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Until our own generation, no one had grounds to worry whether the next generation would survive or enjoy a planet worth living on. Ours is the first generation to be confronted with these questions about its children’s future. We devote so much of our lives to training our children to support themselves and to get along with other people. Increasingly, we’re asking ourselves whether all these efforts of ours might be wasted.

The threat to the extinction of life on the planet can be categorized under two heads. First being nuclear holocaust first revealed in Hiroshima. Everyone agrees that the threat is real.

The other threat is the risk of an environmental holocaust, of which one often discussed potential cause is the gradual extinction of most of the world’s species. In contrast to the nuclear threat, there is almost complete disagreement about the risk of mass extinction is real and whether it would do us real harm if it occurred.

 Every species depends on other species for food and for providing its habitat. Thus species are connected to each other like branching rows of dominoes. Just as toppling one domino will topple some others, so too the extermination of one species may lead to the loss of others, which may, in turn push still others over the brink. This mechanism of extinction may be described as a ripple effect. Nature consists of so many species, connected to each other in such complex ways, that it is virtually impossible to foresee where the ripple effect from the extinction of any particular species may lead.

For example, fifty years ago, no one anticipated that extinction of big predators - Jaguars, Pumas, and harpy eagles on Panama’s Barro Colorado island would lead to the extinction there of little antbirds, and to massive changes in the tree-species composition of the  island’s forest. But it did, because the big predators used to eat medium-sized predators like peccaries, monkeys and coatimundis, and medium-sized seedeaters like agoutiis and pacas. With the disappearance of big predators, there was population explosion of the medium-sized predators, which proceeded to eat up the antbirds and their eggs. The medium-sized seedeaters also exploded in abundance and ate large seeds that had fallen on the ground, thereby suppressing the propagation of tree species producing large seeds and favoring instead the spread of competing tree species with small seeds, and hence to an explosion of mice and rats feeding on small seeds, and hence to an explosion in hawks, owls, and ocelots preying on those small rodents. Thus, the extermination of three uncommon species of big predators will have triggered a rippling series of changes in the whole plant and animal community, including the extinction of many other species.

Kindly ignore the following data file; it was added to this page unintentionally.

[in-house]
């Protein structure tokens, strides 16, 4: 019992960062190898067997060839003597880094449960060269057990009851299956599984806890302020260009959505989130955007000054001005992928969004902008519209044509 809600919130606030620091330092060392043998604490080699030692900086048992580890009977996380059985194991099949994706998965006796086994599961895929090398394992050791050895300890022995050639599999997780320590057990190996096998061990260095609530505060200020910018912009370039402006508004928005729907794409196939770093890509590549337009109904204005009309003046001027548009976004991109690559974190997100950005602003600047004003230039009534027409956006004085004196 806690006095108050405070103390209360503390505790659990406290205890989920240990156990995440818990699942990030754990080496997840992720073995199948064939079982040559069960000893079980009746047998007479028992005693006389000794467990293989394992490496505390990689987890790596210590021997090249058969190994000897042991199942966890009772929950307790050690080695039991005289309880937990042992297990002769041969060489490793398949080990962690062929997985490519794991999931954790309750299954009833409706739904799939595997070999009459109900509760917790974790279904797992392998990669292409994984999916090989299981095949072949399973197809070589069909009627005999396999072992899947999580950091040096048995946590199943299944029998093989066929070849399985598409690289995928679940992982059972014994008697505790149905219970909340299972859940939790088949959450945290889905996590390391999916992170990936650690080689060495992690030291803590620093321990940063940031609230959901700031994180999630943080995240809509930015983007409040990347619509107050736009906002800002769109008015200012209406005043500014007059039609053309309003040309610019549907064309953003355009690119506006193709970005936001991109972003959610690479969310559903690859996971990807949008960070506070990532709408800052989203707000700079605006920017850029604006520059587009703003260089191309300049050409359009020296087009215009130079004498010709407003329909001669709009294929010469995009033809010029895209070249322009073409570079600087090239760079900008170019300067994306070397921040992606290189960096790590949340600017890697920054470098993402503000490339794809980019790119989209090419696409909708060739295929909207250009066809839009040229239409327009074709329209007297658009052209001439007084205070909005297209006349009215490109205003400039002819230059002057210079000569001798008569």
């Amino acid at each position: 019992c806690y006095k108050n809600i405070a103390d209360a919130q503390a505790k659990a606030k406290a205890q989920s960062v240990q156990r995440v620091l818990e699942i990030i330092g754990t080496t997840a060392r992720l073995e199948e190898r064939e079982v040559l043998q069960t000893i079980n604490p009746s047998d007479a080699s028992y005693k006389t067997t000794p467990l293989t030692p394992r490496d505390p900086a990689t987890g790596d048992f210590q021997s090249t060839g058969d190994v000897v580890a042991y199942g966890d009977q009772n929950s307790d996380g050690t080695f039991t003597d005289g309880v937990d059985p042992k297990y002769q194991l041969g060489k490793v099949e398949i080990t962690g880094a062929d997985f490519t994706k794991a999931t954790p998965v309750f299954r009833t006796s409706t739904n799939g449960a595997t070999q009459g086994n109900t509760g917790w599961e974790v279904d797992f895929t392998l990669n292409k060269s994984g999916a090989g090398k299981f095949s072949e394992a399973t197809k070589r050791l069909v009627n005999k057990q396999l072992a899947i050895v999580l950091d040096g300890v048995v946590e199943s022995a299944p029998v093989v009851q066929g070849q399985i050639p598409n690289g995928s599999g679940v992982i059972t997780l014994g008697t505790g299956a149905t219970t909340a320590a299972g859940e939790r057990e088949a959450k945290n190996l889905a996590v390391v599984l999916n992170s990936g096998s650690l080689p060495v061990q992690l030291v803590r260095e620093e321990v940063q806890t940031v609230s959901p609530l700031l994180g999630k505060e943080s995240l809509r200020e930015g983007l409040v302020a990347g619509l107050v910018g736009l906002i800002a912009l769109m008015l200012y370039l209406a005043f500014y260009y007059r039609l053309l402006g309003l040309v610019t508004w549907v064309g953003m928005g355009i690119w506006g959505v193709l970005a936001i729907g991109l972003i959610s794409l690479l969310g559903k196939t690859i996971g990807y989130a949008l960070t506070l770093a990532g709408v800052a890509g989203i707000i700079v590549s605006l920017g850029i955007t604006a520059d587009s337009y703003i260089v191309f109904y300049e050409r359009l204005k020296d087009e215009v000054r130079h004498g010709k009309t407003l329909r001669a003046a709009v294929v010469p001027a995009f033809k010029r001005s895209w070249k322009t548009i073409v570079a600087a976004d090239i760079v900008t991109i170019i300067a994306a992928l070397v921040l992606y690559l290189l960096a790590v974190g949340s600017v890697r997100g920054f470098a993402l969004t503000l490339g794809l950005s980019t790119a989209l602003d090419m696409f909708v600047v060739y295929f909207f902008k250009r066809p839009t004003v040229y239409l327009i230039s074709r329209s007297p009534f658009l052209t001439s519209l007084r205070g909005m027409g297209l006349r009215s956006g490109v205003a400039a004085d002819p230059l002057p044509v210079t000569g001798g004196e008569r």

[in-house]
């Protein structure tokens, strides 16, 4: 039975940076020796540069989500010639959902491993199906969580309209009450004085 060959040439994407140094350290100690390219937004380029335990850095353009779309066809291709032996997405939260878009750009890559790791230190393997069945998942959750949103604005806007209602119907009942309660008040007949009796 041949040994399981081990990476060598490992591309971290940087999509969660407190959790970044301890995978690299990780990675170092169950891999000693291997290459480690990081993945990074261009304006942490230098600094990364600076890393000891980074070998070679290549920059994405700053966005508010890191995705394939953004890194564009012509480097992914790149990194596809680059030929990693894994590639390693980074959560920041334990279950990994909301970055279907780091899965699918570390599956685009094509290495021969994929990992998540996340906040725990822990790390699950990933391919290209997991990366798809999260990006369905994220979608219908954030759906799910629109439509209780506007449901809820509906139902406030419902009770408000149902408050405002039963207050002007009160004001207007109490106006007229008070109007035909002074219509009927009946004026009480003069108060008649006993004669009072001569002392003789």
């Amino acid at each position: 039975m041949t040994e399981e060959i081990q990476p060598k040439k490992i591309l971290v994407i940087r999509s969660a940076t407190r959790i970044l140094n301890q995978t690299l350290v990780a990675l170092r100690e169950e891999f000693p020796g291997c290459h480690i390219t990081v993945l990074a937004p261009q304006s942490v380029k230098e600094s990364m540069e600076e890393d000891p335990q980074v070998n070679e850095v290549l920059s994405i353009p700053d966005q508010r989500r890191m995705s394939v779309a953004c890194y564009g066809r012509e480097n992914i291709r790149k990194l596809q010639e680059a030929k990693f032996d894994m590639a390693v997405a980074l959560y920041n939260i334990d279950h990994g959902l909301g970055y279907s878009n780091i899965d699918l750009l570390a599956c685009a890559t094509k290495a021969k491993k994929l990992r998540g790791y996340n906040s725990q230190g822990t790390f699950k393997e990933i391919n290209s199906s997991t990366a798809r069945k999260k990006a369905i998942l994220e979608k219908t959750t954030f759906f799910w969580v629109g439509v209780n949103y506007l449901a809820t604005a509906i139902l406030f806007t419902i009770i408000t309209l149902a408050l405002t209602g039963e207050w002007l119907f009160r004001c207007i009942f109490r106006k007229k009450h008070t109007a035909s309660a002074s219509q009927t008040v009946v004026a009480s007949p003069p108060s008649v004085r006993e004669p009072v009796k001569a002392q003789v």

We  find people who dismiss the significance of decrease in biodiversity. So long as human beings are not among them. They need to understand that like other species we too depend on other species for our existence in many ways. Some of the most obvious ways are that other species produce the oxygen that we breathe, absorb the carbon dioxide that we exhale, decompose our sewage, provide our food, maintain the fertility of our soil and provide our wood and paper.

Then could not we preserve just those particular species and let other species go extinct? Of course not, because the species that we need also depend on other species. Just as Panama’s antbirds coiuld not have anticipated their need for Jaguars, the ecologogical rows of domipnoes is too complex for us to have figured out which dominoes we can dispense with. For instance, could anyone please answer these three questions:

Which ten tree species produce most of the world’s paper pulp: For each of these ten tree species, which are the ten bird species that eat most of its insect pests, the ten insect species that pollinate most of its flowers, and the ten animal species that spread most of its seeds? Which other species these insects and animals depend on? You’d  have to be able to answer these three impossible questions, if you are the president of a timber company trying to figure out which species you can afford to let go extinct.

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